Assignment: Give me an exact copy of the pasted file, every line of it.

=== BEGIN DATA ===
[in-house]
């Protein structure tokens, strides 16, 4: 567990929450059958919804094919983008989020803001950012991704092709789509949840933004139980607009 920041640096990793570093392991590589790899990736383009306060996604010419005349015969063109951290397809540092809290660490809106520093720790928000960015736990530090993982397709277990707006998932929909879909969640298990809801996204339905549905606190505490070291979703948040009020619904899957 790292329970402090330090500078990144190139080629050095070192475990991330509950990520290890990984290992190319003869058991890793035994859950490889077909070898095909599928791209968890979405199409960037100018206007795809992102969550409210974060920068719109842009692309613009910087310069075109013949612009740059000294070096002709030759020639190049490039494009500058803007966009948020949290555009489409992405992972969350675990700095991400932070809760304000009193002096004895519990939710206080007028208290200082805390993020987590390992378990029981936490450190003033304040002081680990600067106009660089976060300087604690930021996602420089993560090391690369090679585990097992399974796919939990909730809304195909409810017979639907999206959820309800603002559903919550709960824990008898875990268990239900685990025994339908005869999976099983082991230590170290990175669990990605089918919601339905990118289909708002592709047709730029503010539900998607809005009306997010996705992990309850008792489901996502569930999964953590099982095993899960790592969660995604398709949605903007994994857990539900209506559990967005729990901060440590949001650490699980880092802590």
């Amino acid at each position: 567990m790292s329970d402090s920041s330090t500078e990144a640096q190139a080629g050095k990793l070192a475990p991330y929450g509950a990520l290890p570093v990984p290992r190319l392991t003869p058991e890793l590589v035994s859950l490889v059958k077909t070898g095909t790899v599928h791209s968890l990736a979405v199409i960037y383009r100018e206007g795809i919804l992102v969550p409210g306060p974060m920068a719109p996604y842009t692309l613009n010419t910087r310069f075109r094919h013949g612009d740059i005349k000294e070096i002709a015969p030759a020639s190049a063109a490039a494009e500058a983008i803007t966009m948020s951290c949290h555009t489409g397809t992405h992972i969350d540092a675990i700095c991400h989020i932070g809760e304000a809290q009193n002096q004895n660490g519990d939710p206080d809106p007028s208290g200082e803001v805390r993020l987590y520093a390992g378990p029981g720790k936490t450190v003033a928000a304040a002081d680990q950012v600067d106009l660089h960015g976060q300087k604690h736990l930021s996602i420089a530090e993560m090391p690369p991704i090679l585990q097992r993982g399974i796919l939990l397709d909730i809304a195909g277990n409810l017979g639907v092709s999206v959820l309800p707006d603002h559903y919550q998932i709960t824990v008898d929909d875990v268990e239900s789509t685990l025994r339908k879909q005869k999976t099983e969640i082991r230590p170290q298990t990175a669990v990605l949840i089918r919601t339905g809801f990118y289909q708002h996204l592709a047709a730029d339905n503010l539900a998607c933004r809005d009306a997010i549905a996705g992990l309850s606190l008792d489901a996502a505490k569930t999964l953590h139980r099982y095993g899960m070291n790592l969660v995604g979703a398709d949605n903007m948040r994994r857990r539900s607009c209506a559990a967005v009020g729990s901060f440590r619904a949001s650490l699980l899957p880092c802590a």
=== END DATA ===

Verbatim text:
[in-house]
């Protein structure tokens, strides 16, 4: 567990929450059958919804094919983008989020803001950012991704092709789509949840933004139980607009 920041640096990793570093392991590589790899990736383009306060996604010419005349015969063109951290397809540092809290660490809106520093720790928000960015736990530090993982397709277990707006998932929909879909969640298990809801996204339905549905606190505490070291979703948040009020619904899957 790292329970402090330090500078990144190139080629050095070192475990991330509950990520290890990984290992190319003869058991890793035994859950490889077909070898095909599928791209968890979405199409960037100018206007795809992102969550409210974060920068719109842009692309613009910087310069075109013949612009740059000294070096002709030759020639190049490039494009500058803007966009948020949290555009489409992405992972969350675990700095991400932070809760304000009193002096004895519990939710206080007028208290200082805390993020987590390992378990029981936490450190003033304040002081680990600067106009660089976060300087604690930021996602420089993560090391690369090679585990097992399974796919939990909730809304195909409810017979639907999206959820309800603002559903919550709960824990008898875990268990239900685990025994339908005869999976099983082991230590170290990175669990990605089918919601339905990118289909708002592709047709730029503010539900998607809005009306997010996705992990309850008792489901996502569930999964953590099982095993899960790592969660995604398709949605903007994994857990539900209506559990967005729990901060440590949001650490699980880092802590």
């Amino acid at each position: 567990m790292s329970d402090s920041s330090t500078e990144a640096q190139a080629g050095k990793l070192a475990p991330y929450g509950a990520l290890p570093v990984p290992r190319l392991t003869p058991e890793l590589v035994s859950l490889v059958k077909t070898g095909t790899v599928h791209s968890l990736a979405v199409i960037y383009r100018e206007g795809i919804l992102v969550p409210g306060p974060m920068a719109p996604y842009t692309l613009n010419t910087r310069f075109r094919h013949g612009d740059i005349k000294e070096i002709a015969p030759a020639s190049a063109a490039a494009e500058a983008i803007t966009m948020s951290c949290h555009t489409g397809t992405h992972i969350d540092a675990i700095c991400h989020i932070g809760e304000a809290q009193n002096q004895n660490g519990d939710p206080d809106p007028s208290g200082e803001v805390r993020l987590y520093a390992g378990p029981g720790k936490t450190v003033a928000a304040a002081d680990q950012v600067d106009l660089h960015g976060q300087k604690h736990l930021s996602i420089a530090e993560m090391p690369p991704i090679l585990q097992r993982g399974i796919l939990l397709d909730i809304a195909g277990n409810l017979g639907v092709s999206v959820l309800p707006d603002h559903y919550q998932i709960t824990v008898d929909d875990v268990e239900s789509t685990l025994r339908k879909q005869k999976t099983e969640i082991r230590p170290q298990t990175a669990v990605l949840i089918r919601t339905g809801f990118y289909q708002h996204l592709a047709a730029d339905n503010l539900a998607c933004r809005d009306a997010i549905a996705g992990l309850s606190l008792d489901a996502a505490k569930t999964l953590h139980r099982y095993g899960m070291n790592l969660v995604g979703a398709d949605n903007m948040r994994r857990r539900s607009c209506a559990a967005v009020g729990s901060f440590r619904a949001s650490l699980l899957p880092c802590a």